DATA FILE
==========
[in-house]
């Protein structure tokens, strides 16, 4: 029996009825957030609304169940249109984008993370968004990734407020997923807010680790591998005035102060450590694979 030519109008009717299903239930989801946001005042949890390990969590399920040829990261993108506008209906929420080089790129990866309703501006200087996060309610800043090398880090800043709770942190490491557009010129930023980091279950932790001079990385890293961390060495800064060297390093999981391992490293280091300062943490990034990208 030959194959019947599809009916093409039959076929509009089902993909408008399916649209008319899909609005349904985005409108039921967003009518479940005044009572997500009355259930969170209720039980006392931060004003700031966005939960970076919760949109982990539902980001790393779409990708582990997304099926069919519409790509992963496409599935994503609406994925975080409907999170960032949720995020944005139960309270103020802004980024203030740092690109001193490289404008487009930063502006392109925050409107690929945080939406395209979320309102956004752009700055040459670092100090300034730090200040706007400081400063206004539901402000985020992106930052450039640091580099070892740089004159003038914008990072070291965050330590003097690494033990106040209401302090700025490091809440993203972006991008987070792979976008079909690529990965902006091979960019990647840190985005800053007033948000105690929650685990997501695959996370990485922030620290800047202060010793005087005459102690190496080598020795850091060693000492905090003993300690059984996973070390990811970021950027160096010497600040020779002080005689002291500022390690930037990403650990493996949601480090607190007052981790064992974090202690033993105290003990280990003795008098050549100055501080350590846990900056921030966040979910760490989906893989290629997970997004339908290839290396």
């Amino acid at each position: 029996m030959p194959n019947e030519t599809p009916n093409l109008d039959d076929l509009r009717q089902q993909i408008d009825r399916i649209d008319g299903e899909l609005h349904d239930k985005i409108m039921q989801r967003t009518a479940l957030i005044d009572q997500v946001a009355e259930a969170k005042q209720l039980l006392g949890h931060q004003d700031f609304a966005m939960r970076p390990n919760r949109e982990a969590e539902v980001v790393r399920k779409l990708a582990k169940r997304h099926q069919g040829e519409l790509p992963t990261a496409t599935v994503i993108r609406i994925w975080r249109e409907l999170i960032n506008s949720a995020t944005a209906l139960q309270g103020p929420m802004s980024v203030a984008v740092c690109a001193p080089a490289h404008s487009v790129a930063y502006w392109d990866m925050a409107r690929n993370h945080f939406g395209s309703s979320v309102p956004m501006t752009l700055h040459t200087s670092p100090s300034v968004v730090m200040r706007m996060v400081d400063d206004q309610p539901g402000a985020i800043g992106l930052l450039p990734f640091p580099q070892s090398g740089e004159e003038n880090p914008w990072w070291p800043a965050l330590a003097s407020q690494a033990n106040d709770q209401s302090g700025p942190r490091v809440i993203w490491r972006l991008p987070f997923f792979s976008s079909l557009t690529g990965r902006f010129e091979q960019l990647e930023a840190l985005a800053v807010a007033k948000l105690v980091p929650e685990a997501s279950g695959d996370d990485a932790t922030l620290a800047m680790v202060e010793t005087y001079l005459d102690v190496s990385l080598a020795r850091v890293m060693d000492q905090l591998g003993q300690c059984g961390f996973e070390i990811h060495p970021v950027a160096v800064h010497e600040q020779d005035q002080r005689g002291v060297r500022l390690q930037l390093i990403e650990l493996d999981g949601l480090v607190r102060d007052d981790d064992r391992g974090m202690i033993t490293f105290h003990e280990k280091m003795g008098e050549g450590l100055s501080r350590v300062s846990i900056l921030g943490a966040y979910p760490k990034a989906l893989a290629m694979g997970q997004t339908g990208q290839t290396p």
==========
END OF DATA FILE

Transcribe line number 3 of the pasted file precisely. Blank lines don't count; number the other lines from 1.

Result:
């Amino acid at each position: 029996m030959p194959n019947e030519t599809p009916n093409l109008d039959d076929l509009r009717q089902q993909i408008d009825r399916i649209d008319g299903e899909l609005h349904d239930k985005i409108m039921q989801r967003t009518a479940l957030i005044d009572q997500v946001a009355e259930a969170k005042q209720l039980l006392g949890h931060q004003d700031f609304a966005m939960r970076p390990n919760r949109e982990a969590e539902v980001v790393r399920k779409l990708a582990k169940r997304h099926q069919g040829e519409l790509p992963t990261a496409t599935v994503i993108r609406i994925w975080r249109e409907l999170i960032n506008s949720a995020t944005a209906l139960q309270g103020p929420m802004s980024v203030a984008v740092c690109a001193p080089a490289h404008s487009v790129a930063y502006w392109d990866m925050a409107r690929n993370h945080f939406g395209s309703s979320v309102p956004m501006t752009l700055h040459t200087s670092p100090s300034v968004v730090m200040r706007m996060v400081d400063d206004q309610p539901g402000a985020i800043g992106l930052l450039p990734f640091p580099q070892s090398g740089e004159e003038n880090p914008w990072w070291p800043a965050l330590a003097s407020q690494a033990n106040d709770q209401s302090g700025p942190r490091v809440i993203w490491r972006l991008p987070f997923f792979s976008s079909l557009t690529g990965r902006f010129e091979q960019l990647e930023a840190l985005a800053v807010a007033k948000l105690v980091p929650e685990a997501s279950g695959d996370d990485a932790t922030l620290a800047m680790v202060e010793t005087y001079l005459d102690v190496s990385l080598a020795r850091v890293m060693d000492q905090l591998g003993q300690c059984g961390f996973e070390i990811h060495p970021v950027a160096v800064h010497e600040q020779d005035q002080r005689g002291v060297r500022l390690q930037l390093i990403e650990l493996d999981g949601l480090v607190r102060d007052d981790d064992r391992g974090m202690i033993t490293f105290h003990e280990k280091m003795g008098e050549g450590l100055s501080r350590v300062s846990i900056l921030g943490a966040y979910p760490k990034a989906l893989a290629m694979g997970q997004t339908g990208q290839t290396p």